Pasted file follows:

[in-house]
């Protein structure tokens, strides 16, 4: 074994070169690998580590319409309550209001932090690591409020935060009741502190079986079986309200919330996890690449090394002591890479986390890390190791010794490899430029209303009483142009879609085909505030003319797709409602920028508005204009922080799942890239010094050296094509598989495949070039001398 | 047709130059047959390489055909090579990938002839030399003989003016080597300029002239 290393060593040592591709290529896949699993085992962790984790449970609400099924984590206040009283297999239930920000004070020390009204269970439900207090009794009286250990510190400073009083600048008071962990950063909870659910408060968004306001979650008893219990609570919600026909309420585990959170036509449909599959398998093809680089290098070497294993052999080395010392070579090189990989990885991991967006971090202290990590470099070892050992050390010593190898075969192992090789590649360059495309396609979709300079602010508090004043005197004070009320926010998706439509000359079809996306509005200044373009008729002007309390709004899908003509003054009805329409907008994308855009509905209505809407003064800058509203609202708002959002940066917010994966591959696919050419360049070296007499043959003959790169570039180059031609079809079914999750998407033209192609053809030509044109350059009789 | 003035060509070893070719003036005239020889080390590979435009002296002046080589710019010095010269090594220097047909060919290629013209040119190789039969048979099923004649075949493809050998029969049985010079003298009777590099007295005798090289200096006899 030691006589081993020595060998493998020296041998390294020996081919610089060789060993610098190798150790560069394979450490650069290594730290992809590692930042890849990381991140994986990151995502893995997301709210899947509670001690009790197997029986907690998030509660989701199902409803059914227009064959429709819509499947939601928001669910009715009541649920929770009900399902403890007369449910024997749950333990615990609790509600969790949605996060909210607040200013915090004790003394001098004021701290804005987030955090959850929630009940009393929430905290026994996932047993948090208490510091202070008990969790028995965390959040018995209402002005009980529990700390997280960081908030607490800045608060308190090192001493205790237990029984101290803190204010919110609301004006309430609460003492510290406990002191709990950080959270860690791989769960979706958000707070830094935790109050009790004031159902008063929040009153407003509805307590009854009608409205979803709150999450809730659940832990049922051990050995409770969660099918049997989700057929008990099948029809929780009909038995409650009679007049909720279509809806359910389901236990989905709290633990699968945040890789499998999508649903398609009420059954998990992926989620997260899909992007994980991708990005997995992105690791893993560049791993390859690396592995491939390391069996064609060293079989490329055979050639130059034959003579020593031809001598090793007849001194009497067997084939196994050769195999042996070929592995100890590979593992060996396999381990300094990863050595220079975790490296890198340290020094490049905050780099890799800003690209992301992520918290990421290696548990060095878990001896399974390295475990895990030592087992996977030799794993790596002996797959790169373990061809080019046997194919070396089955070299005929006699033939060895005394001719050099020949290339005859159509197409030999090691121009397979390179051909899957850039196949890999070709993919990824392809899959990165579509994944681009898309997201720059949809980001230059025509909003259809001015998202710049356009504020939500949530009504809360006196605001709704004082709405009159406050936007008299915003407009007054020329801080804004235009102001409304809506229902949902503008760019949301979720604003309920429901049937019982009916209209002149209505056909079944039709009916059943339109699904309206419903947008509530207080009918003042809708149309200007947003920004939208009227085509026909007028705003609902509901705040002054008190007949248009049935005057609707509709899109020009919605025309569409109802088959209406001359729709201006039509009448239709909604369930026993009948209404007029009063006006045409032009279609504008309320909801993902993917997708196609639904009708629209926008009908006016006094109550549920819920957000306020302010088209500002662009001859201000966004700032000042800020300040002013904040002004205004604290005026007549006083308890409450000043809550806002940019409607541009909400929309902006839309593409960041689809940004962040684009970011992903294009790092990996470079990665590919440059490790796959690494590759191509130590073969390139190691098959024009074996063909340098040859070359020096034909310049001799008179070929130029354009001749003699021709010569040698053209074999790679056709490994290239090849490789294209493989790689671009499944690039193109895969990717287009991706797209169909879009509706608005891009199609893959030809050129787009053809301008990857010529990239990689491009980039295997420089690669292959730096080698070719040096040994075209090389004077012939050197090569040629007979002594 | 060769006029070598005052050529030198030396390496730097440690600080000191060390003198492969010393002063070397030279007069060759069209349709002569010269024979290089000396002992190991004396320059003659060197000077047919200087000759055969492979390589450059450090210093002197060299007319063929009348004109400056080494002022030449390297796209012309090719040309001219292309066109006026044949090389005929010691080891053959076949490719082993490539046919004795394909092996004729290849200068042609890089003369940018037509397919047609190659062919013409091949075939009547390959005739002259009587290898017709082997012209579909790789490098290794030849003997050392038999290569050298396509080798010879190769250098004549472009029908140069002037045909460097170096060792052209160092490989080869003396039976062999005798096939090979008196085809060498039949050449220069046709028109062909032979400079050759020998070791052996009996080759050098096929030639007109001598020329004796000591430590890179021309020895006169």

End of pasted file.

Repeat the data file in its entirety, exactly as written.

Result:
[in-house]
């Protein structure tokens, strides 16, 4: 074994070169690998580590319409309550209001932090690591409020935060009741502190079986079986309200919330996890690449090394002591890479986390890390190791010794490899430029209303009483142009879609085909505030003319797709409602920028508005204009922080799942890239010094050296094509598989495949070039001398 | 047709130059047959390489055909090579990938002839030399003989003016080597300029002239 290393060593040592591709290529896949699993085992962790984790449970609400099924984590206040009283297999239930920000004070020390009204269970439900207090009794009286250990510190400073009083600048008071962990950063909870659910408060968004306001979650008893219990609570919600026909309420585990959170036509449909599959398998093809680089290098070497294993052999080395010392070579090189990989990885991991967006971090202290990590470099070892050992050390010593190898075969192992090789590649360059495309396609979709300079602010508090004043005197004070009320926010998706439509000359079809996306509005200044373009008729002007309390709004899908003509003054009805329409907008994308855009509905209505809407003064800058509203609202708002959002940066917010994966591959696919050419360049070296007499043959003959790169570039180059031609079809079914999750998407033209192609053809030509044109350059009789 | 003035060509070893070719003036005239020889080390590979435009002296002046080589710019010095010269090594220097047909060919290629013209040119190789039969048979099923004649075949493809050998029969049985010079003298009777590099007295005798090289200096006899 030691006589081993020595060998493998020296041998390294020996081919610089060789060993610098190798150790560069394979450490650069290594730290992809590692930042890849990381991140994986990151995502893995997301709210899947509670001690009790197997029986907690998030509660989701199902409803059914227009064959429709819509499947939601928001669910009715009541649920929770009900399902403890007369449910024997749950333990615990609790509600969790949605996060909210607040200013915090004790003394001098004021701290804005987030955090959850929630009940009393929430905290026994996932047993948090208490510091202070008990969790028995965390959040018995209402002005009980529990700390997280960081908030607490800045608060308190090192001493205790237990029984101290803190204010919110609301004006309430609460003492510290406990002191709990950080959270860690791989769960979706958000707070830094935790109050009790004031159902008063929040009153407003509805307590009854009608409205979803709150999450809730659940832990049922051990050995409770969660099918049997989700057929008990099948029809929780009909038995409650009679007049909720279509809806359910389901236990989905709290633990699968945040890789499998999508649903398609009420059954998990992926989620997260899909992007994980991708990005997995992105690791893993560049791993390859690396592995491939390391069996064609060293079989490329055979050639130059034959003579020593031809001598090793007849001194009497067997084939196994050769195999042996070929592995100890590979593992060996396999381990300094990863050595220079975790490296890198340290020094490049905050780099890799800003690209992301992520918290990421290696548990060095878990001896399974390295475990895990030592087992996977030799794993790596002996797959790169373990061809080019046997194919070396089955070299005929006699033939060895005394001719050099020949290339005859159509197409030999090691121009397979390179051909899957850039196949890999070709993919990824392809899959990165579509994944681009898309997201720059949809980001230059025509909003259809001015998202710049356009504020939500949530009504809360006196605001709704004082709405009159406050936007008299915003407009007054020329801080804004235009102001409304809506229902949902503008760019949301979720604003309920429901049937019982009916209209002149209505056909079944039709009916059943339109699904309206419903947008509530207080009918003042809708149309200007947003920004939208009227085509026909007028705003609902509901705040002054008190007949248009049935005057609707509709899109020009919605025309569409109802088959209406001359729709201006039509009448239709909604369930026993009948209404007029009063006006045409032009279609504008309320909801993902993917997708196609639904009708629209926008009908006016006094109550549920819920957000306020302010088209500002662009001859201000966004700032000042800020300040002013904040002004205004604290005026007549006083308890409450000043809550806002940019409607541009909400929309902006839309593409960041689809940004962040684009970011992903294009790092990996470079990665590919440059490790796959690494590759191509130590073969390139190691098959024009074996063909340098040859070359020096034909310049001799008179070929130029354009001749003699021709010569040698053209074999790679056709490994290239090849490789294209493989790689671009499944690039193109895969990717287009991706797209169909879009509706608005891009199609893959030809050129787009053809301008990857010529990239990689491009980039295997420089690669292959730096080698070719040096040994075209090389004077012939050197090569040629007979002594 | 060769006029070598005052050529030198030396390496730097440690600080000191060390003198492969010393002063070397030279007069060759069209349709002569010269024979290089000396002992190991004396320059003659060197000077047919200087000759055969492979390589450059450090210093002197060299007319063929009348004109400056080494002022030449390297796209012309090719040309001219292309066109006026044949090389005929010691080891053959076949490719082993490539046919004795394909092996004729290849200068042609890089003369940018037509397919047609190659062919013409091949075939009547390959005739002259009587290898017709082997012209579909790789490098290794030849003997050392038999290569050298396509080798010879190769250098004549472009029908140069002037045909460097170096060792052209160092490989080869003396039976062999005798096939090979008196085809060498039949050449220069046709028109062909032979400079050759020998070791052996009996080759050098096929030639007109001598020329004796000591430590890179021309020895006169």